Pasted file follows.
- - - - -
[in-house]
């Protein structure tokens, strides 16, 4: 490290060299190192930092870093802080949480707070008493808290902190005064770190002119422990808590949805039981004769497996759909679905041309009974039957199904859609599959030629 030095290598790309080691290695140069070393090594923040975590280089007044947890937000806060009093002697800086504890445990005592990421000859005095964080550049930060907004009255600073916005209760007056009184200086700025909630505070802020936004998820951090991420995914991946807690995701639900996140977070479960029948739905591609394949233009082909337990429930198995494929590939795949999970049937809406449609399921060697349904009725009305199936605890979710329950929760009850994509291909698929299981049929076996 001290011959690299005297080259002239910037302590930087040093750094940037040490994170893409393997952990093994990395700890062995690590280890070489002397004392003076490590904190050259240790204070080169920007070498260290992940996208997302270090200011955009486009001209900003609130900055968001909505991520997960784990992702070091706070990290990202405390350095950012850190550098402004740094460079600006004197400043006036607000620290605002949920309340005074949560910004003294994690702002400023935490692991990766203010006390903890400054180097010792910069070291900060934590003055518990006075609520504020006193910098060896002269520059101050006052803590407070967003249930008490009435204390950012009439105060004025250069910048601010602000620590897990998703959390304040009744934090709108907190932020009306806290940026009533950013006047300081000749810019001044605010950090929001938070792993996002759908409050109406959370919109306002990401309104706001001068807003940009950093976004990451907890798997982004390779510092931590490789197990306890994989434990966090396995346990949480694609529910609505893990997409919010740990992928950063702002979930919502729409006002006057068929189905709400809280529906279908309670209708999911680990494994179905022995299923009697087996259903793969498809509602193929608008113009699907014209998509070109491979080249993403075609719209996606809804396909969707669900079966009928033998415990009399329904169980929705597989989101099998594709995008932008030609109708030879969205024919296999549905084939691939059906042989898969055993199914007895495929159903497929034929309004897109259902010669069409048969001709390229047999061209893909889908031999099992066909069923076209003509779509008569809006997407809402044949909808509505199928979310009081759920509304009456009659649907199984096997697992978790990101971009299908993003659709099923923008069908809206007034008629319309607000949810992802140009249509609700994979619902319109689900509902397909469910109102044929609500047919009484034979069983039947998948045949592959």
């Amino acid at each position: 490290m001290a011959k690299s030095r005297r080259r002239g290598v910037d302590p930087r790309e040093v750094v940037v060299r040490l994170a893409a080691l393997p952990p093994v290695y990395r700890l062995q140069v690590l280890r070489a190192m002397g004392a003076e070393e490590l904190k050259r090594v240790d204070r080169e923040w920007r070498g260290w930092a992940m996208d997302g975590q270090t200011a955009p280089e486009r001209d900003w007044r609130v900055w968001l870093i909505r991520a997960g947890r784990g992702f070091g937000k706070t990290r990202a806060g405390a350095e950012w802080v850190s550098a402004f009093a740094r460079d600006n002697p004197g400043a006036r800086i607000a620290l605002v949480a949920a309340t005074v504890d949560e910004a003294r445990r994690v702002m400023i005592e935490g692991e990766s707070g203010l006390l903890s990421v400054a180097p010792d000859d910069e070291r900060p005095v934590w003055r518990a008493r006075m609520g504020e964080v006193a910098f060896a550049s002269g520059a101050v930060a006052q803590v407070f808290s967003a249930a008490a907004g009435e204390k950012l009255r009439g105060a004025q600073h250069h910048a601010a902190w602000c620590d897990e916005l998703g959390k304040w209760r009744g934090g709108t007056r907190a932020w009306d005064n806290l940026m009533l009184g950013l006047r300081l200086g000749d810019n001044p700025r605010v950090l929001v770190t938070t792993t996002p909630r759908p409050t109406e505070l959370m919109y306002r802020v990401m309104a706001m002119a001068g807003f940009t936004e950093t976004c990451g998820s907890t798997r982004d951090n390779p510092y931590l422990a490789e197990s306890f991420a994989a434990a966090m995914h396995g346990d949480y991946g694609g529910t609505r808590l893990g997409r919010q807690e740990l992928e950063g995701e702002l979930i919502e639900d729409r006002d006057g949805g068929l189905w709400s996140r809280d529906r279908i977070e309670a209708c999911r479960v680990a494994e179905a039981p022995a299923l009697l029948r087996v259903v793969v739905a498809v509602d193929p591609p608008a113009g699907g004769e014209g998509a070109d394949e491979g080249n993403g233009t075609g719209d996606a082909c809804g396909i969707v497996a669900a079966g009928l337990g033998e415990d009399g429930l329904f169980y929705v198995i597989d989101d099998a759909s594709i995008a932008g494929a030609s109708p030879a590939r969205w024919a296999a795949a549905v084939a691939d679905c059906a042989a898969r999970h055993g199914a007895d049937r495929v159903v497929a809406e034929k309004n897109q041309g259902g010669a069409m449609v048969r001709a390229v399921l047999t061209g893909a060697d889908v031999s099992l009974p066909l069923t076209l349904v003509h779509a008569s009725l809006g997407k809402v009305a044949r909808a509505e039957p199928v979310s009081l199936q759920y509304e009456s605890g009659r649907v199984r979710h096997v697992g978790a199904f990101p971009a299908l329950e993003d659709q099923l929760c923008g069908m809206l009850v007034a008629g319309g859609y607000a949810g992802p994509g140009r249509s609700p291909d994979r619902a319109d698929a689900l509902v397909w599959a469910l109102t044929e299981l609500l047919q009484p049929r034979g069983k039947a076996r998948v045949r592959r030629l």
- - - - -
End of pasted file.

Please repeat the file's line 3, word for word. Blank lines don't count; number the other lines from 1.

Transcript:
């Amino acid at each position: 490290m001290a011959k690299s030095r005297r080259r002239g290598v910037d302590p930087r790309e040093v750094v940037v060299r040490l994170a893409a080691l393997p952990p093994v290695y990395r700890l062995q140069v690590l280890r070489a190192m002397g004392a003076e070393e490590l904190k050259r090594v240790d204070r080169e923040w920007r070498g260290w930092a992940m996208d997302g975590q270090t200011a955009p280089e486009r001209d900003w007044r609130v900055w968001l870093i909505r991520a997960g947890r784990g992702f070091g937000k706070t990290r990202a806060g405390a350095e950012w802080v850190s550098a402004f009093a740094r460079d600006n002697p004197g400043a006036r800086i607000a620290l605002v949480a949920a309340t005074v504890d949560e910004a003294r445990r994690v702002m400023i005592e935490g692991e990766s707070g203010l006390l903890s990421v400054a180097p010792d000859d910069e070291r900060p005095v934590w003055r518990a008493r006075m609520g504020e964080v006193a910098f060896a550049s002269g520059a101050v930060a006052q803590v407070f808290s967003a249930a008490a907004g009435e204390k950012l009255r009439g105060a004025q600073h250069h910048a601010a902190w602000c620590d897990e916005l998703g959390k304040w209760r009744g934090g709108t007056r907190a932020w009306d005064n806290l940026m009533l009184g950013l006047r300081l200086g000749d810019n001044p700025r605010v950090l929001v770190t938070t792993t996002p909630r759908p409050t109406e505070l959370m919109y306002r802020v990401m309104a706001m002119a001068g807003f940009t936004e950093t976004c990451g998820s907890t798997r982004d951090n390779p510092y931590l422990a490789e197990s306890f991420a994989a434990a966090m995914h396995g346990d949480y991946g694609g529910t609505r808590l893990g997409r919010q807690e740990l992928e950063g995701e702002l979930i919502e639900d729409r006002d006057g949805g068929l189905w709400s996140r809280d529906r279908i977070e309670a209708c999911r479960v680990a494994e179905a039981p022995a299923l009697l029948r087996v259903v793969v739905a498809v509602d193929p591609p608008a113009g699907g004769e014209g998509a070109d394949e491979g080249n993403g233009t075609g719209d996606a082909c809804g396909i969707v497996a669900a079966g009928l337990g033998e415990d009399g429930l329904f169980y929705v198995i597989d989101d099998a759909s594709i995008a932008g494929a030609s109708p030879a590939r969205w024919a296999a795949a549905v084939a691939d679905c059906a042989a898969r999970h055993g199914a007895d049937r495929v159903v497929a809406e034929k309004n897109q041309g259902g010669a069409m449609v048969r001709a390229v399921l047999t061209g893909a060697d889908v031999s099992l009974p066909l069923t076209l349904v003509h779509a008569s009725l809006g997407k809402v009305a044949r909808a509505e039957p199928v979310s009081l199936q759920y509304e009456s605890g009659r649907v199984r979710h096997v697992g978790a199904f990101p971009a299908l329950e993003d659709q099923l929760c923008g069908m809206l009850v007034a008629g319309g859609y607000a949810g992802p994509g140009r249509s609700p291909d994979r619902a319109d698929a689900l509902v397909w599959a469910l109102t044929e299981l609500l047919q009484p049929r034979g069983k039947a076996r998948v045949r592959r030629l």